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Surface ozone climatology of South Eastern Brazil and the impact of biomass burning events
Stockholm University, Faculty of Science, Department of Environmental Science and Analytical Chemistry.
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Number of Authors: 62019 (English)In: Journal of Environmental Management, ISSN 0301-4797, E-ISSN 1095-8630, Vol. 252, article id 109645Article in journal (Refereed) Published
Abstract [en]

In the austral spring, biomass fires affect a vast area of South America each year. We combined in situ ozone (O-3) data, measured in the states of Sao Paulo and Parana, Brazil, in the period 2014-2017, with aerosol optical depth, co-pollutants (NOx, PM2.5 and PM10) and air backtrajectories to identify sources, transport and geographical patterns in the air pollution data. We applied cluster analysis to hourly O-3 data and split the investigation area of approximately 290,000 km(2) into five groups with similar features in terms of diurnal, weekly, monthly and seasonal O-3 concentrations. All groups presented a peak in September and October, associated with the fire activities and enhanced photochemistry. The highest mean O-3 concentrations were measured inland whilst, besides having lower concentrations, the coastal group was also associated with the smallest diurnal and seasonal variations. The latter was attributed to lower photochemical activity due to frequently occurring overcast weather situation. The mean annual regional contribution of O-3 over the area was 61 mu g/m(3), with large seasonal and intersite variabilities (from 35 to 84 mu g/m(3)). The long-range transport of smoke contributed with between 23 and 41% of the total O-3 during the pollution events. A pollution outbreak in September 2015 caused many-fold increases in O-3, PM2.5 and PM10 across the investigation area, which exceeded the World Health Organisation recommendations. We show that the regional transport of particulates and gas due to biomass burning overlays the local emissions in already highly polluted cities. Such an effect can outweigh local measures to curb anthropogenic air pollution in cities.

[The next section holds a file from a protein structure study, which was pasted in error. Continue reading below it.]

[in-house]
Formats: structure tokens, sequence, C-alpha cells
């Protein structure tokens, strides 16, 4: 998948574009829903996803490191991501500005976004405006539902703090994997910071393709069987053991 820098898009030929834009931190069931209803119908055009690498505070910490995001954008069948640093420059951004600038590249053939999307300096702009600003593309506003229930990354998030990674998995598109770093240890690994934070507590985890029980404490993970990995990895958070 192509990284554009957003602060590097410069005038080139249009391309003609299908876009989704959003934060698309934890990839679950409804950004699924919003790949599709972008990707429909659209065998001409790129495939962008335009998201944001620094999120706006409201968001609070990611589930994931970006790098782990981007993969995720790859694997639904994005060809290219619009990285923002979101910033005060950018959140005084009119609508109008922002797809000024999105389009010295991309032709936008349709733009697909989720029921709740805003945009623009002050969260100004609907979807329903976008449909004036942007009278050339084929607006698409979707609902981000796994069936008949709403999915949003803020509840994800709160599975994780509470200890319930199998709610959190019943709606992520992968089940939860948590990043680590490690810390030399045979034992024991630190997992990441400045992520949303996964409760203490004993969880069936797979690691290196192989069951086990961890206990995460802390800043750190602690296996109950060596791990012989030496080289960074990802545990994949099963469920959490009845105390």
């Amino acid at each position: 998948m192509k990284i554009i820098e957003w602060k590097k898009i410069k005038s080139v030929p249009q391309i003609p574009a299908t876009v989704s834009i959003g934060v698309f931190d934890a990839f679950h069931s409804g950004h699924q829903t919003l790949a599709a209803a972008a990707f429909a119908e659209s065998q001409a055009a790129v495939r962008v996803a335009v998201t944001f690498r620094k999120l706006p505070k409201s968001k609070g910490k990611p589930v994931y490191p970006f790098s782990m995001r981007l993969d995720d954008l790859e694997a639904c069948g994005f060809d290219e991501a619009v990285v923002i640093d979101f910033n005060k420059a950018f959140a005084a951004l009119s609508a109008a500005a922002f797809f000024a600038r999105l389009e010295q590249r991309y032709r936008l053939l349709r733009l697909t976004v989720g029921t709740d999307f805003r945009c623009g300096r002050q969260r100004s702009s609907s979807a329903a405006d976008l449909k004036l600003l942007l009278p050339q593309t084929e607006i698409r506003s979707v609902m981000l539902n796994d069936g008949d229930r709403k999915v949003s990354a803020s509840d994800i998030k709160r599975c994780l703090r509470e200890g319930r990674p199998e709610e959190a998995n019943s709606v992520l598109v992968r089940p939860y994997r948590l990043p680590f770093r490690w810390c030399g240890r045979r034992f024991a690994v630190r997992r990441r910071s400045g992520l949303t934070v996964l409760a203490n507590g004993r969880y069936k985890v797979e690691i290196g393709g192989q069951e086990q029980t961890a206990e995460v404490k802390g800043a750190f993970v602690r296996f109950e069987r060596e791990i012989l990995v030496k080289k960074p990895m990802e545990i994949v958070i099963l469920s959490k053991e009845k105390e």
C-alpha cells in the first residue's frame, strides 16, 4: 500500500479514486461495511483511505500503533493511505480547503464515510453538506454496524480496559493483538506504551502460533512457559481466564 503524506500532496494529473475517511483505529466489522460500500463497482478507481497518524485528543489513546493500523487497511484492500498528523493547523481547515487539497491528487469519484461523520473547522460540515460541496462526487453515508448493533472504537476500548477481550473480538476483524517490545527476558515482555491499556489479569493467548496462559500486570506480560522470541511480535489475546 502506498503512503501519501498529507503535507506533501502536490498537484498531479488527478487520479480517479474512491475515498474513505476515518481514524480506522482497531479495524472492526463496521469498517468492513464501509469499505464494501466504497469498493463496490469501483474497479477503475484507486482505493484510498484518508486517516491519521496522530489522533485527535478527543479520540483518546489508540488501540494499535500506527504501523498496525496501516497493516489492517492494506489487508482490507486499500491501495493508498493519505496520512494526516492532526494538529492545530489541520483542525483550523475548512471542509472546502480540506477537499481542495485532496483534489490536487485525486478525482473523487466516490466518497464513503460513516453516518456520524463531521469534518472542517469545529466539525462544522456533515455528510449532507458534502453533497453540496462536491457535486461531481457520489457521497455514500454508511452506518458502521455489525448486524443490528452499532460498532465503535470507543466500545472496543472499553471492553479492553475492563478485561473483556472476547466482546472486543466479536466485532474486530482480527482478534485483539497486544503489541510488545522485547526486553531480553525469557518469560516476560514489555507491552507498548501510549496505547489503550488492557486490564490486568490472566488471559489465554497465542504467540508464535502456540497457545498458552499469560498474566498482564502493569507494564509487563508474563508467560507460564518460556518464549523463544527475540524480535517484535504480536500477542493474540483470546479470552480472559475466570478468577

Place, publisher, year, edition, pages
2019. Vol. 252, article id 109645
Keywords [en]
Short-lived climate forcer, Transboundary pollution, Cluster analysis, Air quality, Agricultural fire
National Category
Earth and Related Environmental Sciences
Identifiers
URN: urn:nbn:se:su:diva-176663DOI: 10.1016/j.jenvman.2019.109645ISI: 000496035000038PubMedID: 31610449OAI: oai:DiVA.org:su-176663DiVA, id: diva2:1380247
Available from: 2019-12-18 Created: 2019-12-18 Last updated: 2019-12-18Bibliographically approved

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